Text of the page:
Mateo and his wife Lucija, together with their 3.5 hectares of vines, are the definition of blue-chip hosts. Along a rocky-limestone path, which is the main culprit for the greatness of Plavac Mali, we experienced a real rally ride to their open air tavern. For six hours we talked, laughed, ate and admired the magic of Pelješac, especially the pureness of the Adriatic Sea near midnight, when all goes numb, giving way for darkness to intoxicate every single pore in the body. You feel no burden, no racing thoughts. Just pure bliss cleansing the spirit. Continue reading “Wunderkind of Pelješac: Boutique Winery Vicelić”
If Pelješac is not a pure example of a terroir-driven region, I don’t know what is. A peninsula located in southern Dalmatia, this area fascinates with vineyards everywhere you turn, from Orebić in the northwest all the way down to Ston. Even though the winemakers here have potential to grow many different world-famous grapes such as Chardonnay, Cabernet Sauvignon, Merlot, etc., they find little sense in that because of the double I Plavac Mali – iconic and indigenous. There are some plantings of Rukatac, Pošip and Crljenjak, but these are either very limited in quantity or are reserved for other sub-regions such as Korčula and Komarna where winemakers are much more dedicated to exclusively these varieties.
Iconic micro-locations, Postup and Dingač, give birth to colossal age-worthy red wines made from Plavac Mali. These wines are deep ruby red, high in alcohol with structured tannins and aromas of red and black fruit with subtle hints of earth and Mediterranean herbs. If aged in oak (happens most of the time), they will be reminiscent of baking spices, black olives, cigar box, dried fig and leather. Everything you’re looking for is in the batch – New World style, fresh, rustic and experimental. Continue reading “A Paradisal Peninsula: Pelješac, Croatia”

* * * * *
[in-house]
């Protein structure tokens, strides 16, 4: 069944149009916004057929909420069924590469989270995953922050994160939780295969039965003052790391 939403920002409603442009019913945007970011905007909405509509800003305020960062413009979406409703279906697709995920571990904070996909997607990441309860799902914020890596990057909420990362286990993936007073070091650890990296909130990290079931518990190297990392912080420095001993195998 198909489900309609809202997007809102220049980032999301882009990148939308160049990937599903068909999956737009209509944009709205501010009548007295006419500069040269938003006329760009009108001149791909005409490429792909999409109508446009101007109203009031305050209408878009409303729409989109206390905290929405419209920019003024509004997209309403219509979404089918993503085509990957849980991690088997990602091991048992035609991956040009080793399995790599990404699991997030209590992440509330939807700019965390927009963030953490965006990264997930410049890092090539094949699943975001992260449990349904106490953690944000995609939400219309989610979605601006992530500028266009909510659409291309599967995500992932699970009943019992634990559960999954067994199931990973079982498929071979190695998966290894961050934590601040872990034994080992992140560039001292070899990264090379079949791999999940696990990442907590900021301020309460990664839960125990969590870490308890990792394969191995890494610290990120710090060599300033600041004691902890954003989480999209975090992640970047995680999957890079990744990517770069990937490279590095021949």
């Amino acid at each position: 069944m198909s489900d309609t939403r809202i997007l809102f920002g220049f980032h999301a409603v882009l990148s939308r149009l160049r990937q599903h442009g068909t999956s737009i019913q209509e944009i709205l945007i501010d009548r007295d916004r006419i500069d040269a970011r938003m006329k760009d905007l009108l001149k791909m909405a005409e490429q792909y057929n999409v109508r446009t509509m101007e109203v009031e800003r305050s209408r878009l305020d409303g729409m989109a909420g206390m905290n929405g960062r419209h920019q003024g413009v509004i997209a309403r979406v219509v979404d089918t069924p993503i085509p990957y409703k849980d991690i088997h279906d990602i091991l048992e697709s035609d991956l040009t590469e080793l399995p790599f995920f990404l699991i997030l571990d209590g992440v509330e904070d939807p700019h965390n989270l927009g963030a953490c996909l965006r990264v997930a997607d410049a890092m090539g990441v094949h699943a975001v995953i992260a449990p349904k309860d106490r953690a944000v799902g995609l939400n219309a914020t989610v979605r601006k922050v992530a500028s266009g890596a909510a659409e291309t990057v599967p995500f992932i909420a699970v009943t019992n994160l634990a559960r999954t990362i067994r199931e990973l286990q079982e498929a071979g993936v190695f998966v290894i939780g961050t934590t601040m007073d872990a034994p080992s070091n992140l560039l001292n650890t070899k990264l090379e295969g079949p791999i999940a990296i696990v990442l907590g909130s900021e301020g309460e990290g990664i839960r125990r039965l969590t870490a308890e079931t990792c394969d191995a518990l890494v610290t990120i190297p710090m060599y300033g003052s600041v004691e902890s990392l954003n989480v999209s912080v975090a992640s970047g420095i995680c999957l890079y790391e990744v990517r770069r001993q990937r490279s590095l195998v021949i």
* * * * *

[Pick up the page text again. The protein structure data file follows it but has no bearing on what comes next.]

You know how most pilot episodes, books or articles are consisted of the author being crazily hyped up, having basically no idea what’s going on, but hoping that his “new thing“ will not fail miserably? Well folks, the first Filling in the Blancs had many candidates lined up, but I’d say this one initially struck the lotto. Matt and Charine are two young wine lovers who have decided to flip over the table and head on a quest of turning their passion for THE drink into a career and call it Exotic Wine Travel. It’s been a bumpy road through lesser-known regions, but step by step, winery after winery, they’re getting closer to their goal. So far, they’ve published two books – Travel Learn Earn: Let the World Be Your Guide to Freedom, as well as Uncorking the Caucasus: Wine from Turkey, Armenia, and Georgia and have appeared on JancisRobinson.com, Wine Folly, Future Travel and Wine Tourist Magazine. Continue reading “Filling in the Blancs: Exotic Wine Travel”
Getting a chance to attend the Annual Portfolio Tasting of Liberty Wines in London was a professional beauty in my agenda. The company was founded in 1997 by David Gleave MW as a start-up with just four people working as staff. Today, it employs 130 individuals and has an annual turnover of £45 million. With awards annually pouring in from IWC, Decanter and SWA (On-Trade Supplier of the Year, Merchant of the Year, Wine Educator of the Year…), I honestly don’t see the need to bore you further with data and statistics of what Liberty Wines is in the international market today.